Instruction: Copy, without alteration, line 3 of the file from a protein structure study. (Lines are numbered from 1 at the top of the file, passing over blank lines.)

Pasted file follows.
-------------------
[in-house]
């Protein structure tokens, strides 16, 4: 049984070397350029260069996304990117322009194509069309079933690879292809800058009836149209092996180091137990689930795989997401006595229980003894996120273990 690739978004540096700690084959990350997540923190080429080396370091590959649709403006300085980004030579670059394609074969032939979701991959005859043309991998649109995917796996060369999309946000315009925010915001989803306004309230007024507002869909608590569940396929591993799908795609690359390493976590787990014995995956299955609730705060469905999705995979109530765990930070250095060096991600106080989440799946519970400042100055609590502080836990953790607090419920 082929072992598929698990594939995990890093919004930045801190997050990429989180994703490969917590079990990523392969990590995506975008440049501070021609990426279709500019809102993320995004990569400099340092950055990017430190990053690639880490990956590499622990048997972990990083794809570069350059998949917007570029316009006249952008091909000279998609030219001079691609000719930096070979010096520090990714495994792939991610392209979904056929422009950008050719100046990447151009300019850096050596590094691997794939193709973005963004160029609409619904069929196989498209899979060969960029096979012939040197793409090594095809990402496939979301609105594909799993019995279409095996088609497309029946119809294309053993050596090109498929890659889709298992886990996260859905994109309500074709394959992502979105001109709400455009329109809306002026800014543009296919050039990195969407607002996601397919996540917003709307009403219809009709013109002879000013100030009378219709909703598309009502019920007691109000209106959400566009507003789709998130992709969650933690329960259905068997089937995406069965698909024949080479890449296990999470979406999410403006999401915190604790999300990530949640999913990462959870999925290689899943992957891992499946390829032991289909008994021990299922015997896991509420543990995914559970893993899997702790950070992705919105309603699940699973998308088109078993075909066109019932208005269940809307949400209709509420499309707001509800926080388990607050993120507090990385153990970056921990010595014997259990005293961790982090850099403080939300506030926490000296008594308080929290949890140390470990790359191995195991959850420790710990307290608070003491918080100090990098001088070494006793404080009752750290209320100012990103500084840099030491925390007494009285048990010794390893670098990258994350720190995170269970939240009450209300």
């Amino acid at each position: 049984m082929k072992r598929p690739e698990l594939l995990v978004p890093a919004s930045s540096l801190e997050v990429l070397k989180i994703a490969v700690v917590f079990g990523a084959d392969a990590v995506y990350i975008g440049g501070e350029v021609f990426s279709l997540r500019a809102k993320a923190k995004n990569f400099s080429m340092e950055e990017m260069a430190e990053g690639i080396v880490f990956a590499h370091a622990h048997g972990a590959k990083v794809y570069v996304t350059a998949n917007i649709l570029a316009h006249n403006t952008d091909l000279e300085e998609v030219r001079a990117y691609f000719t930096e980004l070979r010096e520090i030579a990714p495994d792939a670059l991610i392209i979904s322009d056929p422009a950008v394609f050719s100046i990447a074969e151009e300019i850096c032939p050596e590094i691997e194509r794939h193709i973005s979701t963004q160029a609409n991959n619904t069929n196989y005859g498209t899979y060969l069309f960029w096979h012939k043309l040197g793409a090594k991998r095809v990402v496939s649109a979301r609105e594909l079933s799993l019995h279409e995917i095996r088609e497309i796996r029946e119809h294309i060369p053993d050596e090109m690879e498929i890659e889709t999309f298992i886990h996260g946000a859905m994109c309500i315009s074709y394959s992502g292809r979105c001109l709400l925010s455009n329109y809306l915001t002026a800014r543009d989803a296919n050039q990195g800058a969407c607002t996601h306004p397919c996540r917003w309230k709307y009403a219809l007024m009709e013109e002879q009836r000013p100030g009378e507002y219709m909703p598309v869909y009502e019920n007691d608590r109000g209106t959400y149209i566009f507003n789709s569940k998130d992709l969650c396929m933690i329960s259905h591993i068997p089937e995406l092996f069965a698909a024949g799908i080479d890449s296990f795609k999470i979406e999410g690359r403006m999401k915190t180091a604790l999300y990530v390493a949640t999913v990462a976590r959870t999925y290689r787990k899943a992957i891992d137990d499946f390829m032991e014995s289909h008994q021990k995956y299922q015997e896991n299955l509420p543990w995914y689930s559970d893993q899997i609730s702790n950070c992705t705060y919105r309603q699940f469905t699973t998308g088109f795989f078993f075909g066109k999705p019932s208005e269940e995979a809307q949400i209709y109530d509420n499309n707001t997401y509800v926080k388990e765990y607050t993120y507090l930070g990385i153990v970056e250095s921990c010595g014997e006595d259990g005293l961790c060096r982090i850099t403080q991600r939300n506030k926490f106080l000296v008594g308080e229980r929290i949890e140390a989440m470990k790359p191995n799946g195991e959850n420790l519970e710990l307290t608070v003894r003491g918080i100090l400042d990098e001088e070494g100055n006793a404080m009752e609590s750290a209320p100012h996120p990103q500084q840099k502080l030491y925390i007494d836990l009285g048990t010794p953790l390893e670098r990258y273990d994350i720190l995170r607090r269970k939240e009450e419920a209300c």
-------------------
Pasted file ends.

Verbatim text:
């Amino acid at each position: 049984m082929k072992r598929p690739e698990l594939l995990v978004p890093a919004s930045s540096l801190e997050v990429l070397k989180i994703a490969v700690v917590f079990g990523a084959d392969a990590v995506y990350i975008g440049g501070e350029v021609f990426s279709l997540r500019a809102k993320a923190k995004n990569f400099s080429m340092e950055e990017m260069a430190e990053g690639i080396v880490f990956a590499h370091a622990h048997g972990a590959k990083v794809y570069v996304t350059a998949n917007i649709l570029a316009h006249n403006t952008d091909l000279e300085e998609v030219r001079a990117y691609f000719t930096e980004l070979r010096e520090i030579a990714p495994d792939a670059l991610i392209i979904s322009d056929p422009a950008v394609f050719s100046i990447a074969e151009e300019i850096c032939p050596e590094i691997e194509r794939h193709i973005s979701t963004q160029a609409n991959n619904t069929n196989y005859g498209t899979y060969l069309f960029w096979h012939k043309l040197g793409a090594k991998r095809v990402v496939s649109a979301r609105e594909l079933s799993l019995h279409e995917i095996r088609e497309i796996r029946e119809h294309i060369p053993d050596e090109m690879e498929i890659e889709t999309f298992i886990h996260g946000a859905m994109c309500i315009s074709y394959s992502g292809r979105c001109l709400l925010s455009n329109y809306l915001t002026a800014r543009d989803a296919n050039q990195g800058a969407c607002t996601h306004p397919c996540r917003w309230k709307y009403a219809l007024m009709e013109e002879q009836r000013p100030g009378e507002y219709m909703p598309v869909y009502e019920n007691d608590r109000g209106t959400y149209i566009f507003n789709s569940k998130d992709l969650c396929m933690i329960s259905h591993i068997p089937e995406l092996f069965a698909a024949g799908i080479d890449s296990f795609k999470i979406e999410g690359r403006m999401k915190t180091a604790l999300y990530v390493a949640t999913v990462a976590r959870t999925y290689r787990k899943a992957i891992d137990d499946f390829m032991e014995s289909h008994q021990k995956y299922q015997e896991n299955l509420p543990w995914y689930s559970d893993q899997i609730s702790n950070c992705t705060y919105r309603q699940f469905t699973t998308g088109f795989f078993f075909g066109k999705p019932s208005e269940e995979a809307q949400i209709y109530d509420n499309n707001t997401y509800v926080k388990e765990y607050t993120y507090l930070g990385i153990v970056e250095s921990c010595g014997e006595d259990g005293l961790c060096r982090i850099t403080q991600r939300n506030k926490f106080l000296v008594g308080e229980r929290i949890e140390a989440m470990k790359p191995n799946g195991e959850n420790l519970e710990l307290t608070v003894r003491g918080i100090l400042d990098e001088e070494g100055n006793a404080m009752e609590s750290a209320p100012h996120p990103q500084q840099k502080l030491y925390i007494d836990l009285g048990t010794p953790l390893e670098r990258y273990d994350i720190l995170r607090r269970k939240e009450e419920a209300c």